I will be the first to say I vastly prefer the 4e cosmology to the horrifically awful "Great Wheel".  But then, I would vastly prefer just about anything over the "Dinner Plate" (as my group calls it).

But I do have to wonder, why does the game system need to foist a cosmology on us *at all*?  Isn't that really a matter for worldbuilding?  Why not let each setting present its own cosmology, tell people to feel free to do things their way, and be done with it.
Might I be so bold to suggest that if one reads deeper into the Planescape setting put out in the 90s, the Great Wheel becomes more and more appealing.  The Outer Planes are not just places to go, a place where scarier stuff lived.  They were are ideas to believe in as much as they were locations to visit.  Going to Heaven and Hell is a philosophical trip, and Planescape portrays it as such. It works for me.  I study philosophy so it all makes sense and comes together nicely.  I think leaving the cosmology blank is the best idea though.  I make my own cosmology for custom campaigns, even though I'm such a Planescape fan.

What drew me to Dungeons and Dragons originally, back in the days of 2e, was that the three core books gave you all the rules to deal with contentious issues - combat, skills, diplomacy - all the things that makes the game fun when victory isn't assured.  If one reads the 2e PHB, the fluff isn't there.  The core books assumed that the DM would write the campaign setting, describe the world, come up with the people and places within.  And for folks who enjoyed the writing of the campaign setting teams (or who were just lazy) there were the campaign boxed sets you could get that did all the work for you.  

I would like to see this for a fifth edition again.  I think that would make a lot of business sense too, because Wizards could capitalize on all the beloved campaign worlds they aquired from TSR and the newer Wizards settings.  (Just to beat the Planescape drum again, I've spent about 500 bucks on used Planescape stuff over the past year or so.  I would've gladly paid that to Wizards for a faithful and true reboot, or especially a re-print - the art and writing is excellent)  I and my friends plotzed when we saw Dark Sun was started again.  (Athas also held a special place in our geeky hearts.  We were rather dismayed with the 4e changes though.)  I been scouring for second hand 2e campaign stuff, old Ravenloft, Spelljammer and such are hard to find and pricy when they can be because folks love it.  So long as it's written faithfully.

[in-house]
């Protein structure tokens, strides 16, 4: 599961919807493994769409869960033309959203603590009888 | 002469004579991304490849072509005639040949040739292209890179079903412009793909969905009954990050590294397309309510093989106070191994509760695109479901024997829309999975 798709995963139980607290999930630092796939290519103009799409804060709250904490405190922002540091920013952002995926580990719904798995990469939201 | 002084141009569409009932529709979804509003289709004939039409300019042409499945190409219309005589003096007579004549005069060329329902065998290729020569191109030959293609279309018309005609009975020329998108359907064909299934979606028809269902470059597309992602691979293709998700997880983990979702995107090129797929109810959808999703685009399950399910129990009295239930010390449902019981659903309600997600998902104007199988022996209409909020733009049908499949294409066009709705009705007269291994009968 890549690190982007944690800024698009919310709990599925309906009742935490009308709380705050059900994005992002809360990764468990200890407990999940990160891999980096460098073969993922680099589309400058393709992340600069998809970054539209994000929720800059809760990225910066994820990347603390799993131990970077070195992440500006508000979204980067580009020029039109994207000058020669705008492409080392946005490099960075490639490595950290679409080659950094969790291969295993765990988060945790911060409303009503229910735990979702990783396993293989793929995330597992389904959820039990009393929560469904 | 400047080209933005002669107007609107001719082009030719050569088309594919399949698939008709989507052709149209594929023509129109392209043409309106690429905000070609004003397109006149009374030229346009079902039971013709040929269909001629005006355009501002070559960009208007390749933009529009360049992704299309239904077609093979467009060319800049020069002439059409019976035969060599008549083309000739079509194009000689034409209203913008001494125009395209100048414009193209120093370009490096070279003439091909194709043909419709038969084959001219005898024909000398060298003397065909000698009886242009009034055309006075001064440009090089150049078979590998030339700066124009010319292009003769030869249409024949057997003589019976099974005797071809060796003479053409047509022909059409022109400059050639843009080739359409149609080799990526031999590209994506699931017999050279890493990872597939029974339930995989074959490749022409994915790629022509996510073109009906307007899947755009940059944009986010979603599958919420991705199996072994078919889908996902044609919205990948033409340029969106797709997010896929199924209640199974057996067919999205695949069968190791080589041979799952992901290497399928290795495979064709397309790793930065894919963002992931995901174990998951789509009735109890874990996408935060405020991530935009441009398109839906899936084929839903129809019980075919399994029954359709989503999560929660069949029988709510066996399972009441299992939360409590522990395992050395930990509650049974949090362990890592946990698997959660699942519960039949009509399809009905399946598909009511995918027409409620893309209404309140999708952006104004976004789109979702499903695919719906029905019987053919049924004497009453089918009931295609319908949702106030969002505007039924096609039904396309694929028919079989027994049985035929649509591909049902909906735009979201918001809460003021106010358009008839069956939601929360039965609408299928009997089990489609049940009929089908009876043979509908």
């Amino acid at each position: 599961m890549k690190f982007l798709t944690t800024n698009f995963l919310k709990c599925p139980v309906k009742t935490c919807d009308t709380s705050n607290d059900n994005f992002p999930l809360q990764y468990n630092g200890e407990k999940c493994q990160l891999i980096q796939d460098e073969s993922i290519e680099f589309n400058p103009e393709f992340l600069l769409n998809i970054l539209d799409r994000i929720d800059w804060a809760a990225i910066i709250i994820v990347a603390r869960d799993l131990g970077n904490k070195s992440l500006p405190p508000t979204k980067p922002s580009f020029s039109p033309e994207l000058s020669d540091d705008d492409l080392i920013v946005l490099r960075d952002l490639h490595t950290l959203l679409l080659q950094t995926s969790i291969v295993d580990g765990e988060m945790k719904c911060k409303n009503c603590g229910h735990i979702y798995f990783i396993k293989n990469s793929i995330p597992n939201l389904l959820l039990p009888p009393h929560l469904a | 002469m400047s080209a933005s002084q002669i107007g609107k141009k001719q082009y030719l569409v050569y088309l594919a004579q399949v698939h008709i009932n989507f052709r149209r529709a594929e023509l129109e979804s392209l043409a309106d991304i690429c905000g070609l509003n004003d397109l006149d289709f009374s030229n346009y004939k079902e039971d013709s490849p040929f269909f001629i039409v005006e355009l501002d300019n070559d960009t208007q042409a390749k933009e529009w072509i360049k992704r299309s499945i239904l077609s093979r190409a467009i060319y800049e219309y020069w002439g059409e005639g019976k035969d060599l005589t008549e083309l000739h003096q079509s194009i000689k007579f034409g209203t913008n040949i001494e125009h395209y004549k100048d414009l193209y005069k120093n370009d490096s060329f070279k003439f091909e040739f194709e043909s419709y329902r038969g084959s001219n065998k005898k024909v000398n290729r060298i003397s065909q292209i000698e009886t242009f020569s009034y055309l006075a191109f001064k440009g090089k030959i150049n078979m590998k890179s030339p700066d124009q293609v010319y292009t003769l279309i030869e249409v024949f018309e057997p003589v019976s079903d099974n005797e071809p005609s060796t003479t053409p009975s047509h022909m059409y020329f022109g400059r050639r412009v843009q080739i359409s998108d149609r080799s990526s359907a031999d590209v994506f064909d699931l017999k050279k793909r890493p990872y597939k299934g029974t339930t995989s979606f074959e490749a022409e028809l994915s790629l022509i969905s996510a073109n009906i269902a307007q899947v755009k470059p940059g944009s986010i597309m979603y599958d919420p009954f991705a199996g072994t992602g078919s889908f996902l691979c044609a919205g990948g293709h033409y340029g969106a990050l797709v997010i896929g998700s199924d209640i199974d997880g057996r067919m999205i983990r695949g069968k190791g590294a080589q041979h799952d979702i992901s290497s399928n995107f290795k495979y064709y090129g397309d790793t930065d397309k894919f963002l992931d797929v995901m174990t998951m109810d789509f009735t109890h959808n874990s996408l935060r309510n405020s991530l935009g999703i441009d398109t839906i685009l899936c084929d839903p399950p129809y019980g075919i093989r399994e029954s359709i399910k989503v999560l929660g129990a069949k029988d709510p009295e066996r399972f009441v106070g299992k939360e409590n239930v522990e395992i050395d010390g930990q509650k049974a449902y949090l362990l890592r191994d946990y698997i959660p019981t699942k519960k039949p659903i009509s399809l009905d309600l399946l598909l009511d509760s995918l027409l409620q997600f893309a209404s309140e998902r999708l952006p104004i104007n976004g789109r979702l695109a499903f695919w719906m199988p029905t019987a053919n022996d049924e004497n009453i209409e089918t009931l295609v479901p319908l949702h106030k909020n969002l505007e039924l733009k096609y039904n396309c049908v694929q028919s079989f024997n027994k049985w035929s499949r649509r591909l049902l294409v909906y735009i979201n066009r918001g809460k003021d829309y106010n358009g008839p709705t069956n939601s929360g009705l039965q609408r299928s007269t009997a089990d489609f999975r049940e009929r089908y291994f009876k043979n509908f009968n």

I will be the first to say I vastly prefer the 4e cosmology to the horrifically awful "Great Wheel".  But then, I would vastly prefer just about anything over the "Dinner Plate" (as my group calls it).

But I do have to wonder, why does the game system need to foist a cosmology on us *at all*?  Isn't that really a matter for worldbuilding?  Why not let each setting present its own cosmology, tell people to feel free to do things their way, and be done with it.




The game is easier to jump into for new groups, if they don't have to make up a world first. That's why I approve of the 4e cosmology and world. It's just enough information in the core books that you can jump right into the game, picking RP elements from out of the books instead of having to invent them all yourself, and then as the group gets into it, the world developes more and more around them, or they look up more info in other sources/move to a more developed setting/plug what they've used from the core books into a published setting.
Skeptical_Clown wrote:
More sex and gender equality and racial equality shouldn't even be an argument--it should simply be an assumption for any RPG that wants to stay relevant in the 21st century.